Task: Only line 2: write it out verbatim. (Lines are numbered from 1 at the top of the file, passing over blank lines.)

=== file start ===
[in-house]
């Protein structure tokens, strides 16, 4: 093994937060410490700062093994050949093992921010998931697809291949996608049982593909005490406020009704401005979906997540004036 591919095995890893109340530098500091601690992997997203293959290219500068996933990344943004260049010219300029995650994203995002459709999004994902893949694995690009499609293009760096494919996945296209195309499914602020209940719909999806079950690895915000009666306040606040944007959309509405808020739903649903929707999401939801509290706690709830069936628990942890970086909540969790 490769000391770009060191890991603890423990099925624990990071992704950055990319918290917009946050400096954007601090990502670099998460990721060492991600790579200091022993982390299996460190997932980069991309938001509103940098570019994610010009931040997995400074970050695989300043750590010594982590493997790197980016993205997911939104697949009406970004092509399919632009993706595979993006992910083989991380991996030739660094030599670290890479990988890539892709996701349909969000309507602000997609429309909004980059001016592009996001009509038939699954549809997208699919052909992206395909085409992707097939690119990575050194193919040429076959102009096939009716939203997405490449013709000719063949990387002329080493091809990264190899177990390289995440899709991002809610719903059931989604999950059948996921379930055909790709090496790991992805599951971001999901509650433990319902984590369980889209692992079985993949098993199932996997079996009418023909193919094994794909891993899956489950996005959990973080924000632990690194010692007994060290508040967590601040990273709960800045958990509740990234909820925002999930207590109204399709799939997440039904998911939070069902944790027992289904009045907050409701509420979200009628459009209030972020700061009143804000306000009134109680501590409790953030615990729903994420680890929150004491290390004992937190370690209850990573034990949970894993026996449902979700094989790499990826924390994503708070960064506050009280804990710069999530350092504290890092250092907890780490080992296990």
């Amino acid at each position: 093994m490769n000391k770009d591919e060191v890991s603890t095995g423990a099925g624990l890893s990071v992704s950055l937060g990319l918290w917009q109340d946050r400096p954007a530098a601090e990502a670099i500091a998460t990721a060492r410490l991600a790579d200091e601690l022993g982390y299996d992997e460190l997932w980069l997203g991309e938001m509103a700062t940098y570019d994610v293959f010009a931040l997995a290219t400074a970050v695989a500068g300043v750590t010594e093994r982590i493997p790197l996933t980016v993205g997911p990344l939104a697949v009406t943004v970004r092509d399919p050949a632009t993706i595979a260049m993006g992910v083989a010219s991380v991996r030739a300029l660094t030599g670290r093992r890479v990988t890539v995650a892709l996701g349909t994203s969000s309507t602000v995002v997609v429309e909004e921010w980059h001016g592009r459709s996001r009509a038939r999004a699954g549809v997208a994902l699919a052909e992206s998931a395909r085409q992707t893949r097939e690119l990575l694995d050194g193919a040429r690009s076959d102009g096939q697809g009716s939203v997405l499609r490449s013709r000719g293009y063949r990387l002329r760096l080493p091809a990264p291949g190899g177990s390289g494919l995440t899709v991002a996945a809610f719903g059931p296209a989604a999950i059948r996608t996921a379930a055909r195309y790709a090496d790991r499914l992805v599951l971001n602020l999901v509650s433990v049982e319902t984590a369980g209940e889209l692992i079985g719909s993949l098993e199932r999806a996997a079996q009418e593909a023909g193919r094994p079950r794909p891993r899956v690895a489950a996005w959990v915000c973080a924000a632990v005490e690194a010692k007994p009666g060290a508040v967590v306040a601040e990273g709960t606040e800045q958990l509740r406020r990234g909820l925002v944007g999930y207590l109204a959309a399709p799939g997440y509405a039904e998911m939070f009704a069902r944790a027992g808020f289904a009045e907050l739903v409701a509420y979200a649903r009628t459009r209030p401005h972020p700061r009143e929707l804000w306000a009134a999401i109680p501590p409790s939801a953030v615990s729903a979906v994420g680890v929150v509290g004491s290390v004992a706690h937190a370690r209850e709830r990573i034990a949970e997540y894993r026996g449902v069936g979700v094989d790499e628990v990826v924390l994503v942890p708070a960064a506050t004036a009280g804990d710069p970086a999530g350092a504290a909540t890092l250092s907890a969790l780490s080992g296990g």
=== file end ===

């Protein structure tokens, strides 16, 4: 093994937060410490700062093994050949093992921010998931697809291949996608049982593909005490406020009704401005979906997540004036 591919095995890893109340530098500091601690992997997203293959290219500068996933990344943004260049010219300029995650994203995002459709999004994902893949694995690009499609293009760096494919996945296209195309499914602020209940719909999806079950690895915000009666306040606040944007959309509405808020739903649903929707999401939801509290706690709830069936628990942890970086909540969790 490769000391770009060191890991603890423990099925624990990071992704950055990319918290917009946050400096954007601090990502670099998460990721060492991600790579200091022993982390299996460190997932980069991309938001509103940098570019994610010009931040997995400074970050695989300043750590010594982590493997790197980016993205997911939104697949009406970004092509399919632009993706595979993006992910083989991380991996030739660094030599670290890479990988890539892709996701349909969000309507602000997609429309909004980059001016592009996001009509038939699954549809997208699919052909992206395909085409992707097939690119990575050194193919040429076959102009096939009716939203997405490449013709000719063949990387002329080493091809990264190899177990390289995440899709991002809610719903059931989604999950059948996921379930055909790709090496790991992805599951971001999901509650433990319902984590369980889209692992079985993949098993199932996997079996009418023909193919094994794909891993899956489950996005959990973080924000632990690194010692007994060290508040967590601040990273709960800045958990509740990234909820925002999930207590109204399709799939997440039904998911939070069902944790027992289904009045907050409701509420979200009628459009209030972020700061009143804000306000009134109680501590409790953030615990729903994420680890929150004491290390004992937190370690209850990573034990949970894993026996449902979700094989790499990826924390994503708070960064506050009280804990710069999530350092504290890092250092907890780490080992296990």